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Sunday, 08 April 2018 23:57

Analysis: Go-karting to race fitness


With limitations on testing, Supercars drivers are increasingly going back to their go-karting roots to keep race fit, as we analyse in issue #103.

Issue #103 is on sale now in stores with the digital edition available in the official V8X app (in the App Store and Google Play), online at DigitalEdition.V8XMagazine.com.au and in the Magzter app store.

CLICK HERE for more information on issue #103.

It’s almost impossible to name a driver on the current Virgin Australia Supercars Championship grid who didn’t begin their motorsport careers in go-karting.

Take, for example, the 2010 Supercars champion James Courtney, who excelled in karting in his formative years.

He won two world titles in 1995 and 1997 and remains the only Australian to clinch a World Karting Championship, a feat which earned him a place in the CAMS Australian Motor Sport Hall of Fame for his go- karting achievements rather than his Supercars title.

“Karting is the foundation for all motor racing,” says Courtney.

“I look back on my karting days very fondly, which is why I’m still involved through my JC Kart brand.”

Other Supercars champions such as Jamie Whincup and Mark Winterbottom were also developing their race-craft in karting in the 1990s, by which time go-karting became an almost perquisite for drivers looking to progress to the likes of Formula Ford.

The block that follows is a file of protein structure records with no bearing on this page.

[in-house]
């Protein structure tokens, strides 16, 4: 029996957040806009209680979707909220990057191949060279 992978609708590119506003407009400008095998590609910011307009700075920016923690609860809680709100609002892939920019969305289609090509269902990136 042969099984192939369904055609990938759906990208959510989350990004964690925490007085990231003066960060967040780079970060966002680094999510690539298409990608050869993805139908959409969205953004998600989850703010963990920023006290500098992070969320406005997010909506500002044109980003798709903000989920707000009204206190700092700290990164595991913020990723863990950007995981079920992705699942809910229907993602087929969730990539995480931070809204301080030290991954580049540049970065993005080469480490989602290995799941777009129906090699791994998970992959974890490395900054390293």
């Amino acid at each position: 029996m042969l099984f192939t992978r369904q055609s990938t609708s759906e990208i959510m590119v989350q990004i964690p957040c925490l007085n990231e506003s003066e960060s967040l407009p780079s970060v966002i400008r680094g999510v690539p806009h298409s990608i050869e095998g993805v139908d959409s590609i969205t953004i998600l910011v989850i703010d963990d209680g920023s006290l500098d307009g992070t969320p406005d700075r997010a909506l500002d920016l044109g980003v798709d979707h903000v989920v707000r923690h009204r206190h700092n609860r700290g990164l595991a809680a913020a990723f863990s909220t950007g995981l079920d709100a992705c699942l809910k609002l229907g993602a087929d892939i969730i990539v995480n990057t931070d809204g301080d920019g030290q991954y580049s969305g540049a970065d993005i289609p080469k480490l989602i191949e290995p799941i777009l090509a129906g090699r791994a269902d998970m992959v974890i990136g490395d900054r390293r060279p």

“The set-up, driving skills and mental aspect all transfer through to what we do today,” says Winterbottom.

Today’s passionate advocate for go-karting is Nick Percat. The South Australian Brad Jones Racing driver began karting at seven years of age, paving the way for a career that includes
a Formula Ford championship win and victories in the Bathurst 1000 and Adelaide 500.

But rather than moving on from go-karting, Percat competed in the elite KZ2 class for the CRG Australia in the Australian Kart Championship over the course of 2017.

“I love how pure the racing is; it comes down to how well you can steer and set it up,” says Percat.

“It’s extremely important to learn your craft. Obviously you also need to be very competitive... karting is a great tool to learn the basics.

“Testing is so limited in Supercars you’ve got to make sure you stay on top of your game and for me there is no better training than racing.”

Team boss Brad Jones saw the benefit of go-karting to his driver’s development, so gave Percat his blessing to race in the Australian Kart Championship away from Supercars.

“At the end of the day we’re all racers, if it’s got wheels we’ll race it and deep down Brad is one of the purest racers you’ll ever meet,” says Percat.

“He can really see the benefit of karting and I thank him for allowing me to be able to race and do what I love doing.

“Racing a KZ2 gearbox kart is more physical than driving a Supercar. You’re doing some- thing between 25 and 35 gear changes per 40 second lap, with karts right in front and behind you – it’s intense.

“Anything that can keep you sharp in between rounds is a real bonus in the long run.”

New-generation Supercars drivers such as Scott McLaughlin, James Golding, Todd Hazelwood and more are also regular go-karters.

CLICK HERE to purchase issue #103.


Event Date
Superloop Adelaide 500 February 20-23
Melbourne 400 March 12-15
BP Ultimate Sydney SuperSprint June 27-28
Truck Assist Sydney SuperSprint July 18-19
BetEasy Darwin Triple Crown August 15-16
CoreStaff Darwin SuperSprint August 22-23
NTI Townsville SuperSprint August 29-30
Townsville SuperSprint September 5-6
The Bend Motorsport Park September 19-20
The Bend Motorsport Park September 26-27
Supercheap Auto Bathurst 1000 October 15-18



1. Scott McLaughlin
2. Jamie Whincup
1847 -215
3. Cameron Waters
1577 -485
4. Shane van Gisbergen
1555 -507
5. Chaz Mostert
1524 -538
6. Fabian Coulthard 
1444 -618
7. Nick Percat
1425 -637
8. David Reynolds
1298 -764
9. Lee Holdsworth
1261 -801
10. Scott Pye
1258 -804

Full championship standings